John Bartram introduced Europe’s most widely spread maple tree to Philadelphia in the 1750s, and it’s probably best known for some seasonal features.

In summer, the Norway maple casts a deep leafy shade on the ground.

And kids like to peel open its ripening green samaras, pasting the sticky sides to their noses.

In late fall, the tree’s foliage is brilliant yellow.

And its browning seed pods helicopter down in copious amounts, seeming to fill every surrounding inch and crack of ground.

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Now, in spring, with so many other trees in bloom, it can be easy to overlook the Norway maple’s green inflorescence.

Fortunately a gray squirrel happens along, nibbles off a twig, and lets it fall to the ground.

Then we get a better look at the clustered flowers, resting on the tree’s surfacing roots, amid the refuse of prior seasons.

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By the calendar start of spring, copious crowds of leafy rosettes were already greening the streamside.

Also known as pilewort or fig buttercup, lesser celandine was introduced from Europe where Wordsworth celebrated its overlooked beauty and ornamental promise.

It is now considered invasive in Pennsylvania, reviled by many for diminishing the local diversity of spring ephemerals.

In fact, few, if any, flowering natives seem to penetrate its smothering profusion here in this part of the Little Crum corridor.

But soon its own brilliant florescence lightens the dark green space like a starry sky.

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Then, too bright to photograph in direct sunlight, one might shadow the flowers for clarity, outlining a constellation of our complicity in the natural character of our creeks.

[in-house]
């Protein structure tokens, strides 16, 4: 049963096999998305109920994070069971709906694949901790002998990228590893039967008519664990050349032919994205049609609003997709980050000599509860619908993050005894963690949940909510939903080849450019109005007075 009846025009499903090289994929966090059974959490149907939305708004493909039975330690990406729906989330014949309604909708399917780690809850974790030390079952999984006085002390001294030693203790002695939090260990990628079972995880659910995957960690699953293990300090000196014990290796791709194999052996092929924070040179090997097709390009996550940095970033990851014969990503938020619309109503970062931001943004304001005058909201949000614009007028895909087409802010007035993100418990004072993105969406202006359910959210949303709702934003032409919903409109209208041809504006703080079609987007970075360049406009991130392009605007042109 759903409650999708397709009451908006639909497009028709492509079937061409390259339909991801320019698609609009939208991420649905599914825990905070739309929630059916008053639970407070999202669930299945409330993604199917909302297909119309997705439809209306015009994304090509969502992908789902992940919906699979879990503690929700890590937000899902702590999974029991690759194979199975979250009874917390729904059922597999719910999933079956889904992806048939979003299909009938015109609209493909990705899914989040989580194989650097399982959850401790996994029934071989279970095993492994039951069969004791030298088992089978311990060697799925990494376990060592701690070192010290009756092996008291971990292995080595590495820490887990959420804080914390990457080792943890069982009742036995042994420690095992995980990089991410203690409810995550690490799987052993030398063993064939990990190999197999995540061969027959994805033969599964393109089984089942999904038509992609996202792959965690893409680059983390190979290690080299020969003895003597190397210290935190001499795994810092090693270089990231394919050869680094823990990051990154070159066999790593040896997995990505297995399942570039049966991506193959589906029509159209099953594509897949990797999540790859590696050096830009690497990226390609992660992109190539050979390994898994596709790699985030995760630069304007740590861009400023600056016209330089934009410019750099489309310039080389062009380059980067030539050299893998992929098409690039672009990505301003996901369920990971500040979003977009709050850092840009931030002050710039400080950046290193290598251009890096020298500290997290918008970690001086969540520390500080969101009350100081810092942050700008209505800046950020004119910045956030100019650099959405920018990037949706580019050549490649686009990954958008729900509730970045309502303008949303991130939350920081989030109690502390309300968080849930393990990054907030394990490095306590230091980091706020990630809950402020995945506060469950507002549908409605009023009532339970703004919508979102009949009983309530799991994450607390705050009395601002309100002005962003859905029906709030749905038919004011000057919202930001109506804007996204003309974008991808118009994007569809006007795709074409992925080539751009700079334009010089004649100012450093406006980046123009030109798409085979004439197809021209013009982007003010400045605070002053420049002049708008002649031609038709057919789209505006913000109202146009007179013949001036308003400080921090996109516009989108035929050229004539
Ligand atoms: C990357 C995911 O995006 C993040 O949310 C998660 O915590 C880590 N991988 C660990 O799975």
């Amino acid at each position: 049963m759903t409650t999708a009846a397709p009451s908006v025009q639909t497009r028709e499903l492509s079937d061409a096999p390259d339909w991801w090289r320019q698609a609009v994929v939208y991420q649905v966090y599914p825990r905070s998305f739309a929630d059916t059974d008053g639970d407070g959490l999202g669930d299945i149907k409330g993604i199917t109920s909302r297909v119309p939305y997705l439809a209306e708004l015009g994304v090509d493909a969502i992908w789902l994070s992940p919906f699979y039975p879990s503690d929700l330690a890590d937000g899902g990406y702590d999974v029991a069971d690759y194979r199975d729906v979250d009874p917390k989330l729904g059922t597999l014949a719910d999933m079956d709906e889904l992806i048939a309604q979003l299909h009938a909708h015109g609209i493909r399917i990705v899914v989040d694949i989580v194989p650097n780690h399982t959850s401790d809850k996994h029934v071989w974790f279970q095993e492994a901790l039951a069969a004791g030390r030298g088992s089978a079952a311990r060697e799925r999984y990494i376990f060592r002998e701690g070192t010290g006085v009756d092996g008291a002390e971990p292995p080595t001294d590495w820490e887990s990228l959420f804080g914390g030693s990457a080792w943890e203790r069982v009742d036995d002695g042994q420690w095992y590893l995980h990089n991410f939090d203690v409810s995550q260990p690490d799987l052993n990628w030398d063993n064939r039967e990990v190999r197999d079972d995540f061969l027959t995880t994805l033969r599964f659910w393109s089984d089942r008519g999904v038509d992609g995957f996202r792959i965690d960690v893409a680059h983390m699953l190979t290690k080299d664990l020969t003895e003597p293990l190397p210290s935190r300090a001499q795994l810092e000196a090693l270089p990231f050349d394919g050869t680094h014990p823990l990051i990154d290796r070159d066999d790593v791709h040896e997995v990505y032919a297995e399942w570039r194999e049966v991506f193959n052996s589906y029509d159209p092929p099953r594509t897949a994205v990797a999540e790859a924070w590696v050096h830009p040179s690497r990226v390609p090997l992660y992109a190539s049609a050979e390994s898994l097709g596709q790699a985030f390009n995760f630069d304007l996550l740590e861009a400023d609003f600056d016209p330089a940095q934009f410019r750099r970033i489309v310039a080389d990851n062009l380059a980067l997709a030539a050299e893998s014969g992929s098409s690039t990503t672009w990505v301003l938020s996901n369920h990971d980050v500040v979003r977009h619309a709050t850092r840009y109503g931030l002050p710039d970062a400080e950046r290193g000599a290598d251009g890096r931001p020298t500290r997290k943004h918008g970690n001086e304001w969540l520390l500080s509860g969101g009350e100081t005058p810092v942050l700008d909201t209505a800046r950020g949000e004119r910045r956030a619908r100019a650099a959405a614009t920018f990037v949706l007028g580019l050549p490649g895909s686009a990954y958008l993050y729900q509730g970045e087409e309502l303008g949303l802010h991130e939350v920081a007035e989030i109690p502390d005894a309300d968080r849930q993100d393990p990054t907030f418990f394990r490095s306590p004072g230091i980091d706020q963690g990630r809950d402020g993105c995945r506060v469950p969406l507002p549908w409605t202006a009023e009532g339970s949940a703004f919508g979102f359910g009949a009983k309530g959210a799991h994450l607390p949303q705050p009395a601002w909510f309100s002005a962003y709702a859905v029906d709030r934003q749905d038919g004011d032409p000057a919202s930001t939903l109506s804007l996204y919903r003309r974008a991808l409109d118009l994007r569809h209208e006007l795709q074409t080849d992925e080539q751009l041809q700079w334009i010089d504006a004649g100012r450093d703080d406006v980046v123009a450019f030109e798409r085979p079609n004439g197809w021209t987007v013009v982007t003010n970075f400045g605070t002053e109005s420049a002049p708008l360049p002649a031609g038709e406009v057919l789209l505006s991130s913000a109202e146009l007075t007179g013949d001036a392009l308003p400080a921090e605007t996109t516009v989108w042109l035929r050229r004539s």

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Garlic mustard is leafy, tall, and slender, producing button-topped clusters of white petals. 

Its sudden flowering has spruced up the brown leaf-strewn hill. That’s why it suddenly stands out in a list of plants to be vigilant about. As an “invasive species,” garlic mustard spreads aggressively, often in already compromised areas, squeezing out native diversity by taking up nutrients, space, and sun while distracting insects (like the hoverfly) from pollinating native plants.  Apparently it even secretes a chemical into the soil to kill fungi that other plants require.  Then it seeds voluminously in the second year of a biennial life-cycle, just after flowering.  Seeds will hitch a ride on hair or hide to spread. And the plant is usually threatened only by other invasive species.

That’s where I come in.  Knowledge, even a little, is responsibility, right?  One by one, the garlic mustard is coming up at the root. 

But a little knowledge can be a dangerous thing, too. People brought garlic mustard from Europe to America in the 1860s. At the time, it was a useful medicinal herb and seasoning, a nice complement to the garden.  One hundred fifty years later, it is invasive and insidious. States across the country scramble to control garlic mustard before it can dominate native populations.  

Medicine, menace.  Seasoning, spoiler. Planter, supplanter.  

To stand in the wilding spawn of a garlic mustard garden:

what an enduring and delicate balance of knowing and not. 

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